Molecular Profile of Crohn's Colitis-Associated Colorectal Adenocarcinoma Is More Similar to the 'Sporadic' Rather Than Ulcerative Colitis-Associated Profile
JK Lennerz, A Srivastava, J Batten, JH Chen, AJ Iafrate, G Lauwers. Massachusetts General Hospital, Boston; Dartmouth-Hitchcock Medical Center, Lebanon; Indiana University, Indianapolis
Background: It is now recognized that Crohn's disease (CD) carries a 20-fold higher cancer risk and similarily to ulcerative colitis (UC), one of the major long-term complications is the development of colorectal adenocarcinoma (CRC). Molecular profiling of CRC in UC demonstrated ∼25% microsatellite instability (MSI) and ∼10% BRAF mutations. In contrast, much less is known about Crohn's colitis-associated CRC. The aim is to examine MSI- and BRAF status in a large series of CRC arising in Crohn's colitis.
Design: Based on a previous Patient Database Registry analysis (IBD 2006;12:491-496) we identified patients with CD that showed a) involvement of at least one third of the colon and b) a confirmed diagnosis of CRC. Formalin-fixed paraffin embedded material was analyzed for BRAF and MSI. BRAF analysis employed chain termination sequencing with assessment of exon 15; in particular the common V600E mutation (GTG>GAG). Microsatellite analysis combined a) multiplex PCR with fluorescent primers for the following five MSI consensus microsatellite loci ('Bethesda markers'): BAT25, BAT26, D2S123, D5S346, D17S250 and b) IHC for MLH1, MSH2, MSH6 and PMS2.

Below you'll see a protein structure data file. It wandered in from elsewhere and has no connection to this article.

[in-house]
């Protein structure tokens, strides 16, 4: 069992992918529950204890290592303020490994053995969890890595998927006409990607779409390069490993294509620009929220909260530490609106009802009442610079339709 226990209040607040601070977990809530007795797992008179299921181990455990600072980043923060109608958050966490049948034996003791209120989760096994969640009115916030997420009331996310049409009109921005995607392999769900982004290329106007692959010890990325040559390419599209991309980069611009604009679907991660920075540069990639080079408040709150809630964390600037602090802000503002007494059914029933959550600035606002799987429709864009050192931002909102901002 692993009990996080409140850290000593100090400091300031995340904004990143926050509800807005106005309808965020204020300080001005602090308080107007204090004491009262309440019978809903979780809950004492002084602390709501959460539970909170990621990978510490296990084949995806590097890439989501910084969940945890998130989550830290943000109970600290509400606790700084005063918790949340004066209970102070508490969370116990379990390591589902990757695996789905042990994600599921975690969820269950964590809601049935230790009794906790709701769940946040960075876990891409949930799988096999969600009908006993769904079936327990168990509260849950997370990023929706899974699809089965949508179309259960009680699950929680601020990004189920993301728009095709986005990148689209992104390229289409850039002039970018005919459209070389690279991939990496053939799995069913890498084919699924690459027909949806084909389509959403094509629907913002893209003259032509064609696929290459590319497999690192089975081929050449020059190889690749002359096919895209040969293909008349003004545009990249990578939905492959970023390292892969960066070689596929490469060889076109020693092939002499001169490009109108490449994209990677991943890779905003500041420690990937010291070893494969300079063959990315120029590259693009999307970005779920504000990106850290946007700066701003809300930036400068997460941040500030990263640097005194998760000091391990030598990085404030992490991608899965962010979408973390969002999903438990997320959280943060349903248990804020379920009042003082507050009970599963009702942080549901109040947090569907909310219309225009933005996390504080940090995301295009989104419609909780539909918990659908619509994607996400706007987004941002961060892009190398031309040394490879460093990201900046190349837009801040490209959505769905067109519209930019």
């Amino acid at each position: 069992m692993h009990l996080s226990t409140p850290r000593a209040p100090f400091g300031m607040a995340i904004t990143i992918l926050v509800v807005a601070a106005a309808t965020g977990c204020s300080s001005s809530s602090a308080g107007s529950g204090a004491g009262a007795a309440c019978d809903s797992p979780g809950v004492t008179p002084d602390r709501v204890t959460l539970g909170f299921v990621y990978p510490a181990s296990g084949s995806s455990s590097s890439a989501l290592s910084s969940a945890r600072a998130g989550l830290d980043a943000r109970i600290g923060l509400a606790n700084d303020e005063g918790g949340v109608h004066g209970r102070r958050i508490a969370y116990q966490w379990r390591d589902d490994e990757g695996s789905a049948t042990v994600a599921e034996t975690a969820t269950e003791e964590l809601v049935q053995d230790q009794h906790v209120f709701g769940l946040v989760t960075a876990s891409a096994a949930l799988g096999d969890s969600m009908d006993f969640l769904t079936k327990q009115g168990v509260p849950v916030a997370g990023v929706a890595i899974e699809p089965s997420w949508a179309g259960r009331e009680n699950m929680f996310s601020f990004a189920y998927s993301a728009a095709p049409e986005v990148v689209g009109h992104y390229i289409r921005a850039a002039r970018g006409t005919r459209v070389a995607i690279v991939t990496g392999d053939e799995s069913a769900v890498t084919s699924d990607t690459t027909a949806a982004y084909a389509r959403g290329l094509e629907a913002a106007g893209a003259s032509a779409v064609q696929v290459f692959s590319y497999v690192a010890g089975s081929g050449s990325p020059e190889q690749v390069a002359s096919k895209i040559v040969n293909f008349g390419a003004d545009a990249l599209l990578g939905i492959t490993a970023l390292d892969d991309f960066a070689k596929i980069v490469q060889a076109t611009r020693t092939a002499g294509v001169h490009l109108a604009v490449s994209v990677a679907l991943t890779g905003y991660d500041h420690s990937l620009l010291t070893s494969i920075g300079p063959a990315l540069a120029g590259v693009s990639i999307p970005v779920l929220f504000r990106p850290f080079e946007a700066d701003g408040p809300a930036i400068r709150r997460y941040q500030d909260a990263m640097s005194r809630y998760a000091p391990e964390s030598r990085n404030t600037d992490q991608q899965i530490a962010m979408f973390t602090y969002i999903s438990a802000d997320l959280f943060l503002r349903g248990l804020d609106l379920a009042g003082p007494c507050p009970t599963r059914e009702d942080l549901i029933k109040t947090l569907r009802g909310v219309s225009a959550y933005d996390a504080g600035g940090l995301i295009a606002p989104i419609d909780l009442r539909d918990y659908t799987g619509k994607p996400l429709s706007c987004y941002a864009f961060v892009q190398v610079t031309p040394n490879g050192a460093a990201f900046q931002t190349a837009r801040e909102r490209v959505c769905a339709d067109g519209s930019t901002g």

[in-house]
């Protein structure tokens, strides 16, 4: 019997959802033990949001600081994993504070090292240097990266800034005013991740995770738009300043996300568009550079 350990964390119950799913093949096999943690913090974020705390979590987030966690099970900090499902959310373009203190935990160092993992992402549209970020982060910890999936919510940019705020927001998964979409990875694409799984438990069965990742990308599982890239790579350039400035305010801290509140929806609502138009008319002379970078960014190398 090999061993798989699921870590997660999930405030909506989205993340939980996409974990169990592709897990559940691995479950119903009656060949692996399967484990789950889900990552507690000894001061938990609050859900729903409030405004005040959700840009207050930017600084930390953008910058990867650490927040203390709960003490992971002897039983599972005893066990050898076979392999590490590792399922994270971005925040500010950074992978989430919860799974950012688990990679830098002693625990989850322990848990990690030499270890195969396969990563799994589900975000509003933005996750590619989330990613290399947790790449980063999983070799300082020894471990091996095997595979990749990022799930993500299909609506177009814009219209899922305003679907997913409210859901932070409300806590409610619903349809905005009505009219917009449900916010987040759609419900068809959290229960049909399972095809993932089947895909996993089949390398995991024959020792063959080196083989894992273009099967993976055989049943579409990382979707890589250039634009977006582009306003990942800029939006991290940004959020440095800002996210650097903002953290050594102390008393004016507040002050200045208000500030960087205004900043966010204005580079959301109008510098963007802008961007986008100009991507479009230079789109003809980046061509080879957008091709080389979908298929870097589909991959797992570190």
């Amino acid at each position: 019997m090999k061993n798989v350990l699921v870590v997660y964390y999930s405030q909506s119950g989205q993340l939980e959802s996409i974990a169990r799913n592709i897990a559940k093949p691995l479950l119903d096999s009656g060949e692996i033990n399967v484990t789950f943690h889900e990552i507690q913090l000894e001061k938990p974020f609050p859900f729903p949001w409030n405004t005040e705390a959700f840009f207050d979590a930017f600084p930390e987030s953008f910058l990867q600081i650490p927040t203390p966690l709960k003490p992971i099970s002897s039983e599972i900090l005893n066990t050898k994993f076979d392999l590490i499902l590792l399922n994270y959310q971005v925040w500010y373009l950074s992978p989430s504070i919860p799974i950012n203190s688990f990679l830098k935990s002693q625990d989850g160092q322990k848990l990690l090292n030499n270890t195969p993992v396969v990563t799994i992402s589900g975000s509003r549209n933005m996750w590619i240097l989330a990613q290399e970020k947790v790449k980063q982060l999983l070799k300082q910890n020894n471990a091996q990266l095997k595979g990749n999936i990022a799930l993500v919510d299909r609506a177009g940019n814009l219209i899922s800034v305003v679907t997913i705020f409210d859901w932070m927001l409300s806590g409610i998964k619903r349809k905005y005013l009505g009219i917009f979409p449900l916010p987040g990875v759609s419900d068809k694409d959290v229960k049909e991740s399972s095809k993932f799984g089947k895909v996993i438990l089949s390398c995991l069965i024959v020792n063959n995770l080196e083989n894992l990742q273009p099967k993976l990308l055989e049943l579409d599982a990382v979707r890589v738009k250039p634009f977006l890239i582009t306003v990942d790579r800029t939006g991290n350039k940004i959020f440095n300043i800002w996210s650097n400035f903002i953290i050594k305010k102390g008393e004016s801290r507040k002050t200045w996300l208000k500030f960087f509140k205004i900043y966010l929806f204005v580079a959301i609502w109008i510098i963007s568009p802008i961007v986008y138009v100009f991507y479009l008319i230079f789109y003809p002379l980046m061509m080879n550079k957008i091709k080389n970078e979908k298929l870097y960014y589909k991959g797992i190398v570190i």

Results: In a series of 227 patients of Crohn's colitis we identified 33 cases of CRC (∼14%). The 33 patients were 24 males, average age 59 (range 34-77), and mean time since initial diagnosis of CD 26 years. The CRC characteristics were: 22 left-sided (66%) and tumor staging: 0(n=2); I(n=10); IIA(n=7); IIB(n=3); IIIB(n=4); IIIC(n=4); IV(n=3). There was no family history of IBD in 26/27 cases. All informative cases were BRAF-WT (=GTG; n=20/20). Combined PCR/IHC MSI assessment showed 2 of 27 cases with MSI-H (>2 unstable markers); the remainder of cases were microsatellite stable (0 unstable markers).
Conclusions: CRC complicating Crohn's colitis are BRAF wild-type and the vast majority (∼93%; 25/27) are microsatellite-stable. Thus, the molecular profile of these tumors is more similar to the 'sporadic pathway' of CRC rather than that observed in the setting of UC. These findings may suggest a role of CD-associated inflammation, epithelial injury and repair in carcinogenesis. Nonetheless, the genetic similarity to sporadic CRC does not lessen the importance of surveillance programs for CD-patients since the incidence of CRC is still higher than the general population.
Monday, March 22, 2010 9:30 AM
Poster Session I Stowell-Orbison/Surgical Pathology/Autopsy Awards Poster Session # 96, Monday Morning